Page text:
The asymmetric accumulation of Ash1 in late anaphase is due to the products of five genes, SHE1‐SHE5, each of which has a specific function (Jansen et al, 1996). SHE mutants fail to restrict Ash1 to the daughters therefore HO transcription is repressed in both mother and daughter cells. The She proteins are cytoplasmic, with She1 and She3 accumulating preferentially in the bud. SHE1 encodes the actin‐based myosin motor protein She1/Myo4, and SHE5 encodes the septin protein Bni1, which is required for cytokinesis. SHE4 encodes a protein that binds to some motor myosins, including She1/Myo4 (Toi et al, 2003; Wesche et al, 2003), and she4 mutants show defects in endocytosis and in the polarization of the actin cytoskeleton (Wendland et al, 1996). Finally, SHE2 and SHE3 were originally classified as unknown open reading frames (Jansen et al, 1996).
The identification of ASH1 and the SHE genes by genetic screening and the initial studies on the functions of their protein products raised many questions as to how the asymmetric localization of Ash1 is achieved. Many other cases of regulation of gene expression through the asymmetric localization of mRNA are known; to ensure cellular or developmental‐stage specificity, the mRNA is actively transported to where the gene product is needed. This is a post‐transcriptional level of regulation of gene transcription that occurs in a large variety of organisms (Kloc et al, 2002). The key elements that cooperate in the asymmetric localization of Ash1 have been identified as follows: the cis‐acting sequences within ASH1 mRNA; the secondary structure of the ASH1 mRNA; the cell cytoskeleton; a macromolecular complex that includes the She1‐3 proteins; and finally, factors that are required for the recognition of ASH1 mRNA in the nucleus and for ASH1 mRNA anchoring and translation at the bud tip.
Localization elements of ASH1 mRNA and the cytoskeleton
Ash1 localizes to the nucleus in the bud in late anaphase. It soon became clear that this asymmetric localization of Ash1 is due to the asymmetric localization of the ASH1 mRNA. The latter is assembled into particles that associate with the cell cortex of the distal tip in late anaphase (Long et al, 1997; Takizawa et al, 1997). Initially, it was observed that the 3′‐untranslated region (UTR) of ASH1 mRNA was able to localize a hybrid mRNA (formed by the ASH1 3′‐UTR fused either to the LacZ coding sequence or to green fluorescent protein (GFP)) to the bud in uninucleate cells and to the daughters in binucleate cells. This localization was dependent on SHE1 (Long et al, 1997; Takizawa et al, 1997).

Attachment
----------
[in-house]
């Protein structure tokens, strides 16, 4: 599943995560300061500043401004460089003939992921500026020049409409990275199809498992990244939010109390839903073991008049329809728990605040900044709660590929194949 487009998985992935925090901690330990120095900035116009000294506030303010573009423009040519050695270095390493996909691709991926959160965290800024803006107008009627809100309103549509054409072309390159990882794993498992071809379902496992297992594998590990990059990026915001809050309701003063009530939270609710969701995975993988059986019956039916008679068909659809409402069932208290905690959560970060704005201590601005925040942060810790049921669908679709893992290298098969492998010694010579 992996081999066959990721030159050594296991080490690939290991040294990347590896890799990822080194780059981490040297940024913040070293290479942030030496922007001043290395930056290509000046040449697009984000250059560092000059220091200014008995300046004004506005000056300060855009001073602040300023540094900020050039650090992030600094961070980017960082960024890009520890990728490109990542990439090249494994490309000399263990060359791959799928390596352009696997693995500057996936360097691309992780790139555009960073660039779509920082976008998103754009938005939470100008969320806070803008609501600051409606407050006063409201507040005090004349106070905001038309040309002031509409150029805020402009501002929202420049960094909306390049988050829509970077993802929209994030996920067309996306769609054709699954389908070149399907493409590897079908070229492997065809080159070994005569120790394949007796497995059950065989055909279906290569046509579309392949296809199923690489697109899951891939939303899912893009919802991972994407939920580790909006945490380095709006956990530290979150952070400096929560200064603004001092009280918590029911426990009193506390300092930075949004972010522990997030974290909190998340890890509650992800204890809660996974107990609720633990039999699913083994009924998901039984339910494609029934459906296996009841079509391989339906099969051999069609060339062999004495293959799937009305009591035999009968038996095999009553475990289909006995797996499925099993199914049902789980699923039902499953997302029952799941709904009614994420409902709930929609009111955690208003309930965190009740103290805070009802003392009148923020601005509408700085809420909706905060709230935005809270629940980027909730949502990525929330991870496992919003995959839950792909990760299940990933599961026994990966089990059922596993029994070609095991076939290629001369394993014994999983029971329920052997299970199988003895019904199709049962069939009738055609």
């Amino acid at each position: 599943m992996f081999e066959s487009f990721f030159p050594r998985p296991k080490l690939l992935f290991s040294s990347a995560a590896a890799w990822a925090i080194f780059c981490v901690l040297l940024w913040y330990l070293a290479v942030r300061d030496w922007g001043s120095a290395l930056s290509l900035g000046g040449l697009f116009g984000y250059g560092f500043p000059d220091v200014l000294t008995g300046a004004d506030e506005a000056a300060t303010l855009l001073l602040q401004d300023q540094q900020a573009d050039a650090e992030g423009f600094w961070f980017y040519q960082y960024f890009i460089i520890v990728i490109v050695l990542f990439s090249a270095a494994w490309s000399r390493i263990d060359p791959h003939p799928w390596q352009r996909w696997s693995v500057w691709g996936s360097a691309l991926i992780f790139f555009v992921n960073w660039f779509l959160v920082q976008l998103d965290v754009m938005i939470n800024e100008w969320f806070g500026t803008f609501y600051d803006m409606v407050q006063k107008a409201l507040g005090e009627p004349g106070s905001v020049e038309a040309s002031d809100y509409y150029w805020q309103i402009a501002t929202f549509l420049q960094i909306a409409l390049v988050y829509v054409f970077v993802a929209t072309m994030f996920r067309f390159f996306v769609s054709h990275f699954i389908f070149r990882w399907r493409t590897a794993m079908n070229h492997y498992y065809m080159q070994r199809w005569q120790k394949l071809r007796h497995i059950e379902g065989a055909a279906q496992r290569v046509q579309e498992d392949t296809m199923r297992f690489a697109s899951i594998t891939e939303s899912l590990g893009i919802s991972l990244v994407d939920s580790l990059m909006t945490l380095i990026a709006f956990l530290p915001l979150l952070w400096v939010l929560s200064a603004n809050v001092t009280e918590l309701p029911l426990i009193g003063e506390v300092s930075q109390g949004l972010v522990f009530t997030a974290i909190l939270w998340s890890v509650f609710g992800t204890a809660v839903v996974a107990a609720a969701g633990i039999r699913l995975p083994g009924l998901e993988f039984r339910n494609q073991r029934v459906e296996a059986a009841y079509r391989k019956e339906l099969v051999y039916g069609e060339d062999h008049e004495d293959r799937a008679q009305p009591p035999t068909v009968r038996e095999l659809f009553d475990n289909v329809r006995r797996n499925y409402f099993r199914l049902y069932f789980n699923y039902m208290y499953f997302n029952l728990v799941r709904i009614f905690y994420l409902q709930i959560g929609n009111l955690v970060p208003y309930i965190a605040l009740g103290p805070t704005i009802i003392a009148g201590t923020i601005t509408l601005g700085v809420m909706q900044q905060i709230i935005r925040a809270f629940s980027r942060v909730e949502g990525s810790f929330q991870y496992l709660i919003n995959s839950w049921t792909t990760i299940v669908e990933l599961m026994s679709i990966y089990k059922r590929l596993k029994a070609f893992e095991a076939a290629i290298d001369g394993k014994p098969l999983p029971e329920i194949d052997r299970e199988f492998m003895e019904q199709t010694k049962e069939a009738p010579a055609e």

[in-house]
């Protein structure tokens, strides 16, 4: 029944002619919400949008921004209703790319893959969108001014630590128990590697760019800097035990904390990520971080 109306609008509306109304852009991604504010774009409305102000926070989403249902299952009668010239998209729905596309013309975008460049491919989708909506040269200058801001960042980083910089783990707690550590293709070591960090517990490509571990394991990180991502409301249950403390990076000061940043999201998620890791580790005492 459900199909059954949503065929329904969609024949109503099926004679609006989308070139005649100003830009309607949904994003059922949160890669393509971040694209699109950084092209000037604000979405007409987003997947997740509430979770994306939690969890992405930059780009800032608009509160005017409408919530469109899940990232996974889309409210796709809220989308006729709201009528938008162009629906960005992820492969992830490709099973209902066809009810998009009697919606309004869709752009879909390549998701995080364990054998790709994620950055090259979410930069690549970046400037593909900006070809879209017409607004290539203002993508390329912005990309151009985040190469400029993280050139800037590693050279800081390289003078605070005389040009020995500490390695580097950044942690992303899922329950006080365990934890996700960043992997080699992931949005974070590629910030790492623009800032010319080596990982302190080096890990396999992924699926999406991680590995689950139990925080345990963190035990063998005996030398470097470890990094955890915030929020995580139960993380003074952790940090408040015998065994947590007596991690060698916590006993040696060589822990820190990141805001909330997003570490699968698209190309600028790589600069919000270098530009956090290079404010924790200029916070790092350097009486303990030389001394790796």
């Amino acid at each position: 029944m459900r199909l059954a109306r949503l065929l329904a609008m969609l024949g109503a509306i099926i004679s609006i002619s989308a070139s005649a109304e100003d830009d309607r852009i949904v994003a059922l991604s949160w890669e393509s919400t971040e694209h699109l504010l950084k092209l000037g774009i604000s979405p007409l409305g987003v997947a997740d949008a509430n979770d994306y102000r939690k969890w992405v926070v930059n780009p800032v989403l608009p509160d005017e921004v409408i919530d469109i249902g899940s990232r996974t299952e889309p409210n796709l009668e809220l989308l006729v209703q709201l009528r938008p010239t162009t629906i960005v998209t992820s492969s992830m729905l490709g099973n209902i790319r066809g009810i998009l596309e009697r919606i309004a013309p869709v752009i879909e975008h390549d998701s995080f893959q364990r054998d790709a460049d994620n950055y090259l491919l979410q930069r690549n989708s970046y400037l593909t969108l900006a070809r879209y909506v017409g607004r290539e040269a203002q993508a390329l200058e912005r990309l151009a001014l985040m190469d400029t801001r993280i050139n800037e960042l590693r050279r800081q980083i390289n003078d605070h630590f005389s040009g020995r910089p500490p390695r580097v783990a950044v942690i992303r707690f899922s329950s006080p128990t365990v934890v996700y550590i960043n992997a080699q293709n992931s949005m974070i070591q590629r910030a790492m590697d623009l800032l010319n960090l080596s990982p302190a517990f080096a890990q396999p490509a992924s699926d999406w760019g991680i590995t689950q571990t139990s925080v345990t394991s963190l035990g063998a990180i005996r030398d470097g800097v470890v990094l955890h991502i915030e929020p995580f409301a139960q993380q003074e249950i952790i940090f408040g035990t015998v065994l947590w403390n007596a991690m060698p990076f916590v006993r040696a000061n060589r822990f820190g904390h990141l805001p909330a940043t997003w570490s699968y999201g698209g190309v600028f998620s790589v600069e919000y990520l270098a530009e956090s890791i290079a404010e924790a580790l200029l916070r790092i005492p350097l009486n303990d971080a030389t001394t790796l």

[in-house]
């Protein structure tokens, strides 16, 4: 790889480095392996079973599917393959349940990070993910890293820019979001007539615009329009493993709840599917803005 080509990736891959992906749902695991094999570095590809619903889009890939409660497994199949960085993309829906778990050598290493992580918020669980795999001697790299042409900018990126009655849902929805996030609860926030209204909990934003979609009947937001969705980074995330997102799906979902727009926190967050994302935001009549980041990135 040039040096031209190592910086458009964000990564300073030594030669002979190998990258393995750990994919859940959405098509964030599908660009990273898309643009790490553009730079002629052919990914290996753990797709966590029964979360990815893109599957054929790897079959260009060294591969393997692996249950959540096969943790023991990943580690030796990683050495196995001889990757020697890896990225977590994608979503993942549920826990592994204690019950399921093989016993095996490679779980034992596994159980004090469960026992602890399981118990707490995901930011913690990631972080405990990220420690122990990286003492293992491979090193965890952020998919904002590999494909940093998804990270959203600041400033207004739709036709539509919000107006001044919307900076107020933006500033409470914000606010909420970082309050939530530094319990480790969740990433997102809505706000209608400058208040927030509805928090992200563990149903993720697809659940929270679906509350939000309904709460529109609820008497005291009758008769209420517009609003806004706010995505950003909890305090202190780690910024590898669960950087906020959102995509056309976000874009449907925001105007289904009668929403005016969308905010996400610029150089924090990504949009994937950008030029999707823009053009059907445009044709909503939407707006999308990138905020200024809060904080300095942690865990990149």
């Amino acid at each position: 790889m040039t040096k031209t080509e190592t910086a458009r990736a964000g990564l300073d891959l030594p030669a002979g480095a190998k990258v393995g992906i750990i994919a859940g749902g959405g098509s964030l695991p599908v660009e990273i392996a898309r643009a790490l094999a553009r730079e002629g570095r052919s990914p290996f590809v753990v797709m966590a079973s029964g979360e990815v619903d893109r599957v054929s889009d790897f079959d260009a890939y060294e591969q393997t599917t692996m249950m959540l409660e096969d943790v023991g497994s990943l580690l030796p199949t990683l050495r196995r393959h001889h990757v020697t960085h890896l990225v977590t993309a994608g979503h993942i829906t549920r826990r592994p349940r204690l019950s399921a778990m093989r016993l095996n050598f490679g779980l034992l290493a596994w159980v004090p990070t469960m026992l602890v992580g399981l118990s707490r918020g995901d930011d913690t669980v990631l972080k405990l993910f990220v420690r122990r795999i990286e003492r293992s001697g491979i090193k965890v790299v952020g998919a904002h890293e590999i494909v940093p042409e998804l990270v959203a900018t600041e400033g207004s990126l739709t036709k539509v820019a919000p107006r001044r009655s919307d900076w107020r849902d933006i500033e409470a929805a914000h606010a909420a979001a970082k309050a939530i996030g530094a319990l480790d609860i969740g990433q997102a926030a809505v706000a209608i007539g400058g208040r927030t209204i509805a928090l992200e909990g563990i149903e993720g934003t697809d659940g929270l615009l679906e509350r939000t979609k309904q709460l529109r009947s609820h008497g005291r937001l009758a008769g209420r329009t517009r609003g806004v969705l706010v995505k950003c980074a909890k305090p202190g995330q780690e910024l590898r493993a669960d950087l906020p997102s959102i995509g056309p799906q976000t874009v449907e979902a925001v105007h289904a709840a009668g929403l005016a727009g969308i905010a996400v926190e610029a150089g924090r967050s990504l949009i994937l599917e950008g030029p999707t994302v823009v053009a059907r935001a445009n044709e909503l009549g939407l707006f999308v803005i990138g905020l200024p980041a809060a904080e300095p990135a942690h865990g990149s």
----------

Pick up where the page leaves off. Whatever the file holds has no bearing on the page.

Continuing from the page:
Further studies have shown that there are four minimal localization sequences within the ASH1 mRNA. In addition to the minimal 3′‐UTR region, known as E3 or ASH1 U, which spans seven nucleotides before and 67 after the stop codon, there are three elements within the ASH1 mRNA that are present within the carboxy‐ and N‐terminal domains of Ash1. The minimum size of these additional localization elements has been determined, and they have been named as E1 (spanning between nucleotides 598 and 750) in the N‐domain, and E2A (between 1044 and 1196) and E2B (between 1175 and 1447) in the C‐domain (Fig 2A). When fused to LacZ or GFP reporter genes, all of these elements are equally able to localize the hybrid mRNA in a SHE1‐dependent manner (Chartrand et al, 1999; Gonzalez et al, 1999).
The secondary structure within such localization elements is important for their function (Kloc et al, 2002), and the ability of the E3 element to fold into stem‐loop‐containing double‐stranded regions has been studied in detail. This secondary structure is crucial for ASH1 mRNA localization (Bertrand et al, 1998) and mutations in the stem loop of the E3 element can affect the localization of ASH1 mRNA (Chartrand et al, 1999).
The cytoskeleton has a role in the transport of different mRNAs in many organisms. There are two classes of cytoskeletal elements that are involved in cargo functions: actin microfilaments and microtubules (Kloc et al, 2002). The localization of ASH1 mRNA was not affected in the tub2‐401 mutant, which causes the disruption of astral microtubules. However, disruption of actin‐dependent motor proteins, such as She1/Myo4, tropomyosin, profilin and actin, abolished ASH1 mRNA localization to the bud (Long et al, 1997). In addition, disruption of the cytoskeleton by latrunculin A, but not of microtubules by nocodazole, affected ASH1 mRNA localization and Ash1 asymmetry (Takizawa et al, 1997). The She proteins regulate various functions of the cytoskeleton (Jansen et al, 1996) and indeed, in she1, she2, she3 and she4 mutants, not only Ash1, but also ASH1 mRNA were equally distributed in mothers and daughters (Long et al, 1997).